The Eleventh Heaven
Full Orchestra (pgs. 13-34)
CIM 100TH ANNIVERSARY CONCERT AT SEVERANCE HALL
Premiered at Severance Hall by Carlos Kalmar & the Cleveland Institute of Music Orchestra as part of CIM's 100th Anniversary Concert.
"The Eleventh Heaven was a highlight of the evening. [...] the piece blazes into a cosmic tempest until it has no more room to grow and is finally consumed in an explosion of silence — a noiselessness which did not last long due to the roar of the enthusiastic crowd which leapt to its feet for ovation after ovation."
— Lisa deBenedictis at Coolcleveland.com.
About the piece:
Ilhuícatl-Teotlacuauhco, ‘The Heaven Where the Red God is’
In Nahuatl this heaven is called Ilhuícatl-Teotlacuauhco, ‘the heaven where the red god (is).’ Ilhuícatl, heaven; teotl, god; tlacuauhqui, red; co, place.
Recipient of the 68th BMI Student Composer Award and the 2020 ASCAP Morton Gould Young Composer Award, Onceavo Cielo (The Eleventh Heaven) gets its title from the eleventh strata (level) in the Nahua pre-Hispanic cosmogony (heavens). This is the strata where Xiuhtecutli (god of fire) and his female counterpart Chantico (goddess of wrath and volcanoes) dwell. It is described as "the red sky full of rays where the dying Sun and twilight reside."
Specifically, this piece investigates Xiuhtecutli's role as the starter of time and the weaver of all the strata (levels) in the cosmos. According to Nahua myth, Xiuhtecutli is said to connect all thirteen heavens, nine underworlds, and the human plane of existence via the fire of creation: the fire with which he sparked the universe into existence. This is most clearly shown in the first page of the Fejérváry-Mayer Codex (image above) which shows Xiuhtecutli surrounded by eight night-lords and the four cardinal directions: at the center of reality. In his hand, he holds the fire of creation. He is the ‘spinal chord’ weaving all the planes of existence (heavens, underworlds, and the human plane) together with the thread of time. In some pre-Hispanic traditions Xiuhtecutli is nicknamed 'the old god.'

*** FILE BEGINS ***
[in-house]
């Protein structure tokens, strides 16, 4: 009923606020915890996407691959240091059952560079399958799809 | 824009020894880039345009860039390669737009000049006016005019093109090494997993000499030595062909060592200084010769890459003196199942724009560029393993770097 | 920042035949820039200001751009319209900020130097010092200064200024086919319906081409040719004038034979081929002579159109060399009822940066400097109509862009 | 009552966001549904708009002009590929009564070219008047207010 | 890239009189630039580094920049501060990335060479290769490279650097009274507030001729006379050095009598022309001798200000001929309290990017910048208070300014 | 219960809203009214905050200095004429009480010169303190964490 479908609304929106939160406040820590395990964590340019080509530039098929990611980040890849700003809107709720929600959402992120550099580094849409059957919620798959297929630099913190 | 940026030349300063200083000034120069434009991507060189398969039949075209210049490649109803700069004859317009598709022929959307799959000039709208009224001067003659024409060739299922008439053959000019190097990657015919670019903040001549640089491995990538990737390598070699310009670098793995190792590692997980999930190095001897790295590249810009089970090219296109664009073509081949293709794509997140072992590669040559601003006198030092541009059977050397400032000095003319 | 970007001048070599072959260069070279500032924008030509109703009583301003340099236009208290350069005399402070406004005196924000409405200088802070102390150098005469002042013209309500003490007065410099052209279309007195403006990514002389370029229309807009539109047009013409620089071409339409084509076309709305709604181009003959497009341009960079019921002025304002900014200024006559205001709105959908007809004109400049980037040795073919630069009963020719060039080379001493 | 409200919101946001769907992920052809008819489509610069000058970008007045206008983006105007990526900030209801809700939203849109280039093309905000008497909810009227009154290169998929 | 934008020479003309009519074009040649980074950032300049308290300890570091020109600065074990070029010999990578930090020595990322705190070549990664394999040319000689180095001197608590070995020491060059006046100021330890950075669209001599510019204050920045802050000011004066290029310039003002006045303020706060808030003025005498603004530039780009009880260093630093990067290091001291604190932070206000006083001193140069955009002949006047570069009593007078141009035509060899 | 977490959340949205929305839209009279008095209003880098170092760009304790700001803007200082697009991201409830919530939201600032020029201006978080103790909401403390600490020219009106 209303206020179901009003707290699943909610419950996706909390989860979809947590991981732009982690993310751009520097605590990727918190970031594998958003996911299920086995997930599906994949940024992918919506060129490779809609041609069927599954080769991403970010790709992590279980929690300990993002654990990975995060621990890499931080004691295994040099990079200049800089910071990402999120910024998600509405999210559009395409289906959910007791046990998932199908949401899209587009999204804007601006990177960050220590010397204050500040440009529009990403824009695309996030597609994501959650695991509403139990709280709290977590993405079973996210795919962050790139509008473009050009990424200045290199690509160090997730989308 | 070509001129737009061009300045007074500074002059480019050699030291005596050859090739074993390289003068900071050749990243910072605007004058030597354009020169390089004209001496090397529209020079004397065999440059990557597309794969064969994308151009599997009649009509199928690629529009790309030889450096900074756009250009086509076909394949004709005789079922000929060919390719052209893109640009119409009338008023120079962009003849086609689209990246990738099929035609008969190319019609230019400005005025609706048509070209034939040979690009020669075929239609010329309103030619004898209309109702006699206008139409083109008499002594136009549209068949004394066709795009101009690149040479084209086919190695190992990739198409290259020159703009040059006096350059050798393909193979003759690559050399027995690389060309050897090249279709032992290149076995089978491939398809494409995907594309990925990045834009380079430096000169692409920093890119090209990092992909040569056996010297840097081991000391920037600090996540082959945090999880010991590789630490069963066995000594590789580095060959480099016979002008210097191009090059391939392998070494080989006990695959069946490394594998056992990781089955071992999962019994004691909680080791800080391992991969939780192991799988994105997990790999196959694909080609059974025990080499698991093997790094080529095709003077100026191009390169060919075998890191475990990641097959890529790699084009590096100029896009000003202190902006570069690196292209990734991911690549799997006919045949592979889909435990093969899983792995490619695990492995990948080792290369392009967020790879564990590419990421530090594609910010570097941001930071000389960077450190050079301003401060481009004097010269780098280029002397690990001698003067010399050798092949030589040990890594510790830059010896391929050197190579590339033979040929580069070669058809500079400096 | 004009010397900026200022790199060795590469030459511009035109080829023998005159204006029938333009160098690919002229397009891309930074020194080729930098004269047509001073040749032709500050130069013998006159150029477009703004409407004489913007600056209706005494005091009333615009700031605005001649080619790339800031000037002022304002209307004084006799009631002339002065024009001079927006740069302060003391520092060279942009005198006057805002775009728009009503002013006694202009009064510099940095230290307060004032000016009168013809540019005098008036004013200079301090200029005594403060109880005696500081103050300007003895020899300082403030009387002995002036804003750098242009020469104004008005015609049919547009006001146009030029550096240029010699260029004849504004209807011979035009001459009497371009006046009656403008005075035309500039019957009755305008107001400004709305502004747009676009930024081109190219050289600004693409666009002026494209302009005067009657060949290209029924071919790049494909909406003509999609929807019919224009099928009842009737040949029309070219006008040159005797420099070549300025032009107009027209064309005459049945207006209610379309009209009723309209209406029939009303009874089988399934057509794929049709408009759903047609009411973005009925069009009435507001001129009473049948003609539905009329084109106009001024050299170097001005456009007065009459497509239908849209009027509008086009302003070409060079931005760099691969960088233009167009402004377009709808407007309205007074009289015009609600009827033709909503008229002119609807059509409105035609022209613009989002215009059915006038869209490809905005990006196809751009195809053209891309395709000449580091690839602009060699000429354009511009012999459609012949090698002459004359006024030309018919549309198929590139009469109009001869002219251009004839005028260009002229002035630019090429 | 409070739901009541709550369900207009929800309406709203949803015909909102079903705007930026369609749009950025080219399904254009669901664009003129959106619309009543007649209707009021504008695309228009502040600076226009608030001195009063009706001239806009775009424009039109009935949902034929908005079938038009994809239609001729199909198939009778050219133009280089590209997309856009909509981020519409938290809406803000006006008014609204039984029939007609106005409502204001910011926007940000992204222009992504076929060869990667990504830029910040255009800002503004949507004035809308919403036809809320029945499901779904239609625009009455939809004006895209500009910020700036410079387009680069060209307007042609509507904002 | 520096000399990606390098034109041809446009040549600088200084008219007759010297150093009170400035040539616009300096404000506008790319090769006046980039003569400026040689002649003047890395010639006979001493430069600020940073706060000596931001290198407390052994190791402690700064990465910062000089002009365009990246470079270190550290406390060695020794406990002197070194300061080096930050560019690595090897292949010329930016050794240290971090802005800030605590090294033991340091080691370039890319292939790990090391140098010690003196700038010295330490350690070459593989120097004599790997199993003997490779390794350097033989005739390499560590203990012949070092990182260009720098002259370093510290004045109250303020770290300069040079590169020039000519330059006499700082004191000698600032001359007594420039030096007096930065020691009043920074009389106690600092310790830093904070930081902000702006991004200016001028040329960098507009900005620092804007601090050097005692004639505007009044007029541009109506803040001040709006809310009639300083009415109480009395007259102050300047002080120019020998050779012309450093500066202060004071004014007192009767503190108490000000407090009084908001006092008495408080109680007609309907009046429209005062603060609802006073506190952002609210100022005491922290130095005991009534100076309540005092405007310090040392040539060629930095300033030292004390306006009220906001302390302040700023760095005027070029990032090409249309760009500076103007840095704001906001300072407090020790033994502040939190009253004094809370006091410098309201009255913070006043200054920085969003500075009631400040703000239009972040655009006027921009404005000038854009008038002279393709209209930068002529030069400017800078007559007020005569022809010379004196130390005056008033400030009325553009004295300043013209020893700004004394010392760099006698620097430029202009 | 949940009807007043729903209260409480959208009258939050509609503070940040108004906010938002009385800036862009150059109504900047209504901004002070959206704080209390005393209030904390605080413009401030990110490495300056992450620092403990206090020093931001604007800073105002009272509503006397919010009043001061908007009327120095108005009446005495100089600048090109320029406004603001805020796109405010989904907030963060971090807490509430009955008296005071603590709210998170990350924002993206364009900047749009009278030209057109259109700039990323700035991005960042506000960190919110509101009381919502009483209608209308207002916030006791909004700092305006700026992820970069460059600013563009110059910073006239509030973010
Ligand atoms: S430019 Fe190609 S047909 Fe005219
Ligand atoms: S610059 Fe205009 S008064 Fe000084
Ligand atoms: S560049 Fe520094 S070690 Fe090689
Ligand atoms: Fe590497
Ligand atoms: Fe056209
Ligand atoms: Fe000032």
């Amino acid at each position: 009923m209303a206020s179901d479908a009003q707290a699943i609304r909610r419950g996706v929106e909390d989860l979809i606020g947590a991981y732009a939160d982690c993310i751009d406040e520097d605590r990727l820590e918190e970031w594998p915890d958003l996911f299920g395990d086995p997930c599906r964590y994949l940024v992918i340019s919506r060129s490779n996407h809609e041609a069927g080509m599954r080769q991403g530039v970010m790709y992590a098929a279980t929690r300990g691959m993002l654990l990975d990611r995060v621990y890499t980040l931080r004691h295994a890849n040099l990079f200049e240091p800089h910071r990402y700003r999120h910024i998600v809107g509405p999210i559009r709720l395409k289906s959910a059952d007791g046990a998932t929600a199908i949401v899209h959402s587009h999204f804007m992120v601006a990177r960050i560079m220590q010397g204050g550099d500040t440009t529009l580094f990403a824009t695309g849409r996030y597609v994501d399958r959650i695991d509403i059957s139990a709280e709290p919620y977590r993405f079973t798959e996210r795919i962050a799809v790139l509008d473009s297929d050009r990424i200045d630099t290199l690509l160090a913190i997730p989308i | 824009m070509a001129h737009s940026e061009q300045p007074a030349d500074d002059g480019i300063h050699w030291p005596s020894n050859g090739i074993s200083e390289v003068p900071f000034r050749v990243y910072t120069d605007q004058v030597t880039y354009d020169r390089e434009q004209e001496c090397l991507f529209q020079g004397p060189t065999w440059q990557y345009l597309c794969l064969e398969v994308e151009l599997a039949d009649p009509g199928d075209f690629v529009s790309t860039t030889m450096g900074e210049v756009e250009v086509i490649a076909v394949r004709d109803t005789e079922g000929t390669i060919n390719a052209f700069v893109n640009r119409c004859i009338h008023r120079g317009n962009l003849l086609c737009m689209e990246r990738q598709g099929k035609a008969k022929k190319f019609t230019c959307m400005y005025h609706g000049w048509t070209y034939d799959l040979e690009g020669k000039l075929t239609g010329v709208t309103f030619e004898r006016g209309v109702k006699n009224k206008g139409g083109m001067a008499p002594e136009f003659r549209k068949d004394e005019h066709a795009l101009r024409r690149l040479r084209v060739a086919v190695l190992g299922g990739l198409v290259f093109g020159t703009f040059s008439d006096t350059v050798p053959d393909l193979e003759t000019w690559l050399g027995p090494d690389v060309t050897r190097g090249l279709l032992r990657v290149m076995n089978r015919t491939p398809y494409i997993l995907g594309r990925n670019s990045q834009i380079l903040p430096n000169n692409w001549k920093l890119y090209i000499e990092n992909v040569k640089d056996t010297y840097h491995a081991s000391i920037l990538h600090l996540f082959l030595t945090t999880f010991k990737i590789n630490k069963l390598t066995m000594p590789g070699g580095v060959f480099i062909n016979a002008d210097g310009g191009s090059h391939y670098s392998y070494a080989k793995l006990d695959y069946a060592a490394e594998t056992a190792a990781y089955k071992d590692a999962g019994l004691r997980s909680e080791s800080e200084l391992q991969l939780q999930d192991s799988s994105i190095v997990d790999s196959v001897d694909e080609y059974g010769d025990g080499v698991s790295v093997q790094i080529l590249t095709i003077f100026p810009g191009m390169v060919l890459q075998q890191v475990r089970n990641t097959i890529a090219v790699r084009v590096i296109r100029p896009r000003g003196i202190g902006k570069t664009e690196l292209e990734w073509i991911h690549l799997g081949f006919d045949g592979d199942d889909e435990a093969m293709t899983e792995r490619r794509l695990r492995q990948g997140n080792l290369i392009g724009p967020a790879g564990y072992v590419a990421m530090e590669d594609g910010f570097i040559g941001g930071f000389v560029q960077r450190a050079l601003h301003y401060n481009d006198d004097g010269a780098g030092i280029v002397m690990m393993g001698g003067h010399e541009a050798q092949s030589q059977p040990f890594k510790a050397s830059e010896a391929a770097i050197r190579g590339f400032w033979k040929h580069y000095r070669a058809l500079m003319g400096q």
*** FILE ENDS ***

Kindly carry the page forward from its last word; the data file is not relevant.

At its core, this piece is about memorability, idealization, and aesthetic historicism as questions of impermanence—the impermanence of time, of believes, of gods, and of music—become unavoidable.
2 Flute (2nd doubling to Piccolo)
2 Clarinets in Bb
4 Horns in F
3 Trumpets in C (Harmon Mute)
2 Tenor Trombones (Harmon mute)
Percussion (4 players)
Percussion 1: Xylophone, Tambourine, Snare Drum, Glockenspiel
Percussion 2: Hi-hat, Chimes, China Suspended Cymbal, Vibraphone, Marimba
Percussion 3: Bass Drum, Maracas, Whip, China Suspended Cymbal
Percussion 4: Tam-Tam (Large), China Suspended Cymbal, Tubular Bells, Guiro
Piano (doubling Celesta)
Instrumentation: 2+picc.3.2+Ebcl.2 / 4.3.2+btbn.1 / 4perc / pn.cl.hp / str
Premiered at Severance Hall by Carlos Kalmar & CIMO
"[...] the piece blazes into a cosmic tempest"
-- Lisa deBenedictis